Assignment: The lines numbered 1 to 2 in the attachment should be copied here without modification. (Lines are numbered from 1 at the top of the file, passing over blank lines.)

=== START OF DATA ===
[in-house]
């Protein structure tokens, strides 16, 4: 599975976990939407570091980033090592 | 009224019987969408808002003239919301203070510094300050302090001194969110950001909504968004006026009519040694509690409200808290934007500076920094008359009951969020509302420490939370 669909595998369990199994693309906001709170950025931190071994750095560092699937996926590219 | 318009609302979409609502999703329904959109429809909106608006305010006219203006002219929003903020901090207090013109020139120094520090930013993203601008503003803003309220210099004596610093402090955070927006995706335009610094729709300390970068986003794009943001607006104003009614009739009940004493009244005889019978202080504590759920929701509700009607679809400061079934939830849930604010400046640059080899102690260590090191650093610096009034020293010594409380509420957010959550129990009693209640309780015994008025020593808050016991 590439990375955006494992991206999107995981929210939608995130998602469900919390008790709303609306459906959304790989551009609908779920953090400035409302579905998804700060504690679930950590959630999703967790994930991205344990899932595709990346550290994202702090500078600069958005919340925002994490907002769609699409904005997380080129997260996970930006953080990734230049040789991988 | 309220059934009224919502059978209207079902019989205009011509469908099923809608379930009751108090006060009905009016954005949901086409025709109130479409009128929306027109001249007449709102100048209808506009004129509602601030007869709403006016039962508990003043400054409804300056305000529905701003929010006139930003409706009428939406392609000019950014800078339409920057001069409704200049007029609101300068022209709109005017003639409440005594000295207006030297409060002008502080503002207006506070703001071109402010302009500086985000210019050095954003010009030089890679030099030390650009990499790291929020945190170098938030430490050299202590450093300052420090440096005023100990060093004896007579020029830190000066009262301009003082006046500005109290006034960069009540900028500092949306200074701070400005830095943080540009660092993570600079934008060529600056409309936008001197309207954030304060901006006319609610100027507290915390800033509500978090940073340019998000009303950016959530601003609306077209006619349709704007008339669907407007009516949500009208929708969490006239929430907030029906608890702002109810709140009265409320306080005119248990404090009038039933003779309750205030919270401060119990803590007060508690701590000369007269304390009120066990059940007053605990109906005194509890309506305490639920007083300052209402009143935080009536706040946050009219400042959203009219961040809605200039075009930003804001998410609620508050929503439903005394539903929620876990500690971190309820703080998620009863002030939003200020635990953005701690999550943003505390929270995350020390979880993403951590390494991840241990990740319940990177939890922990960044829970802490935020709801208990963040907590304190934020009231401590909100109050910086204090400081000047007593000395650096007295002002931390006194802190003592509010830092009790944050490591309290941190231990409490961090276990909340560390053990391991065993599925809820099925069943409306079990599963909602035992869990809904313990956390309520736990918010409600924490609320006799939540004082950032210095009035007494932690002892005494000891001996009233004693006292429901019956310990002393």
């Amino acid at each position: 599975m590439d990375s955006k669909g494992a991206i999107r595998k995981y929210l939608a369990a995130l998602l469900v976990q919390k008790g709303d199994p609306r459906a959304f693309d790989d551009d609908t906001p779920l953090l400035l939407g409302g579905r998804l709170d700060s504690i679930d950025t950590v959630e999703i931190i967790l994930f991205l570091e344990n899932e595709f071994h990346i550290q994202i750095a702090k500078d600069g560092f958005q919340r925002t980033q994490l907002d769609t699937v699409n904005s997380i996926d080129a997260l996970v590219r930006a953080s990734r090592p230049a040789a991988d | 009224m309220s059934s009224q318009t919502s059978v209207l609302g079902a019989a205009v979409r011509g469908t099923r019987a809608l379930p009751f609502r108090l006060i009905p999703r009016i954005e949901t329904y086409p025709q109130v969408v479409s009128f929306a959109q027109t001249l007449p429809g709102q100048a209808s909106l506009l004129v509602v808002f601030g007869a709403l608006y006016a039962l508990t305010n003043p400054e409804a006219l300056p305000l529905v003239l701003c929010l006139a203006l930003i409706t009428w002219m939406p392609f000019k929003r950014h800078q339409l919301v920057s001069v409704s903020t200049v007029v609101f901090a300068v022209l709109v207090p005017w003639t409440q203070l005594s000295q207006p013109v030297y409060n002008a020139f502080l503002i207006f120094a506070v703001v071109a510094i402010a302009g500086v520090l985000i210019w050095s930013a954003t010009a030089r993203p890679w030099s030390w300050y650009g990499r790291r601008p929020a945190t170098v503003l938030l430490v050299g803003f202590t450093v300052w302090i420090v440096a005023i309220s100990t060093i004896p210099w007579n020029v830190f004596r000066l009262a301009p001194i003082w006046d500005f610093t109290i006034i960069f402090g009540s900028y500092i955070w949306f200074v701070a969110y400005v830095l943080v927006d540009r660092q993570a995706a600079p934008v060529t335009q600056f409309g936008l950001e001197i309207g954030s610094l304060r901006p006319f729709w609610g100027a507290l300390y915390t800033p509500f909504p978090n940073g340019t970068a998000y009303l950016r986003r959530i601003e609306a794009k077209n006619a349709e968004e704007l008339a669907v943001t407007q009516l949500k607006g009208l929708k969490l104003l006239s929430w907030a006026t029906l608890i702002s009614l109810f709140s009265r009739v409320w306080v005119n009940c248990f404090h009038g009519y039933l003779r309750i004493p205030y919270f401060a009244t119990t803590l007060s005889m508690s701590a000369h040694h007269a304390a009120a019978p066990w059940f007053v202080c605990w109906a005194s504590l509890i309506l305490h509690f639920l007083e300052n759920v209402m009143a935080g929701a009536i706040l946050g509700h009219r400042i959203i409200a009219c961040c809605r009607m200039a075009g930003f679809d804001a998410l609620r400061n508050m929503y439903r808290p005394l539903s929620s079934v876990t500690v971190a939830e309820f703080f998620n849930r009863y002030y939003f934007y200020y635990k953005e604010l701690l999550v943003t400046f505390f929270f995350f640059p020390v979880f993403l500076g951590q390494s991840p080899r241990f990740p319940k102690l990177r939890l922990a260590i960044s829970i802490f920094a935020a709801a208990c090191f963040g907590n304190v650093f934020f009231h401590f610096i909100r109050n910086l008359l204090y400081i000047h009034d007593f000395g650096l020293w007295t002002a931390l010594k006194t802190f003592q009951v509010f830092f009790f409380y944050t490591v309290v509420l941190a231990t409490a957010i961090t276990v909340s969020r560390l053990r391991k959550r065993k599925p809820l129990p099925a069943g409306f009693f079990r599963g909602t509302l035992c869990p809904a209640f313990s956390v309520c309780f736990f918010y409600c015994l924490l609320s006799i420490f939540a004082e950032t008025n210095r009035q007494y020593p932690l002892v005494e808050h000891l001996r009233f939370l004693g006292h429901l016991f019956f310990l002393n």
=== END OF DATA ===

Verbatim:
[in-house]
């Protein structure tokens, strides 16, 4: 599975976990939407570091980033090592 | 009224019987969408808002003239919301203070510094300050302090001194969110950001909504968004006026009519040694509690409200808290934007500076920094008359009951969020509302420490939370 669909595998369990199994693309906001709170950025931190071994750095560092699937996926590219 | 318009609302979409609502999703329904959109429809909106608006305010006219203006002219929003903020901090207090013109020139120094520090930013993203601008503003803003309220210099004596610093402090955070927006995706335009610094729709300390970068986003794009943001607006104003009614009739009940004493009244005889019978202080504590759920929701509700009607679809400061079934939830849930604010400046640059080899102690260590090191650093610096009034020293010594409380509420957010959550129990009693209640309780015994008025020593808050016991 590439990375955006494992991206999107995981929210939608995130998602469900919390008790709303609306459906959304790989551009609908779920953090400035409302579905998804700060504690679930950590959630999703967790994930991205344990899932595709990346550290994202702090500078600069958005919340925002994490907002769609699409904005997380080129997260996970930006953080990734230049040789991988 | 309220059934009224919502059978209207079902019989205009011509469908099923809608379930009751108090006060009905009016954005949901086409025709109130479409009128929306027109001249007449709102100048209808506009004129509602601030007869709403006016039962508990003043400054409804300056305000529905701003929010006139930003409706009428939406392609000019950014800078339409920057001069409704200049007029609101300068022209709109005017003639409440005594000295207006030297409060002008502080503002207006506070703001071109402010302009500086985000210019050095954003010009030089890679030099030390650009990499790291929020945190170098938030430490050299202590450093300052420090440096005023100990060093004896007579020029830190000066009262301009003082006046500005109290006034960069009540900028500092949306200074701070400005830095943080540009660092993570600079934008060529600056409309936008001197309207954030304060901006006319609610100027507290915390800033509500978090940073340019998000009303950016959530601003609306077209006619349709704007008339669907407007009516949500009208929708969490006239929430907030029906608890702002109810709140009265409320306080005119248990404090009038039933003779309750205030919270401060119990803590007060508690701590000369007269304390009120066990059940007053605990109906005194509890309506305490639920007083300052209402009143935080009536706040946050009219400042959203009219961040809605200039075009930003804001998410609620508050929503439903005394539903929620876990500690971190309820703080998620009863002030939003200020635990953005701690999550943003505390929270995350020390979880993403951590390494991840241990990740319940990177939890922990960044829970802490935020709801208990963040907590304190934020009231401590909100109050910086204090400081000047007593000395650096007295002002931390006194802190003592509010830092009790944050490591309290941190231990409490961090276990909340560390053990391991065993599925809820099925069943409306079990599963909602035992869990809904313990956390309520736990918010409600924490609320006799939540004082950032210095009035007494932690002892005494000891001996009233004693006292429901019956310990002393």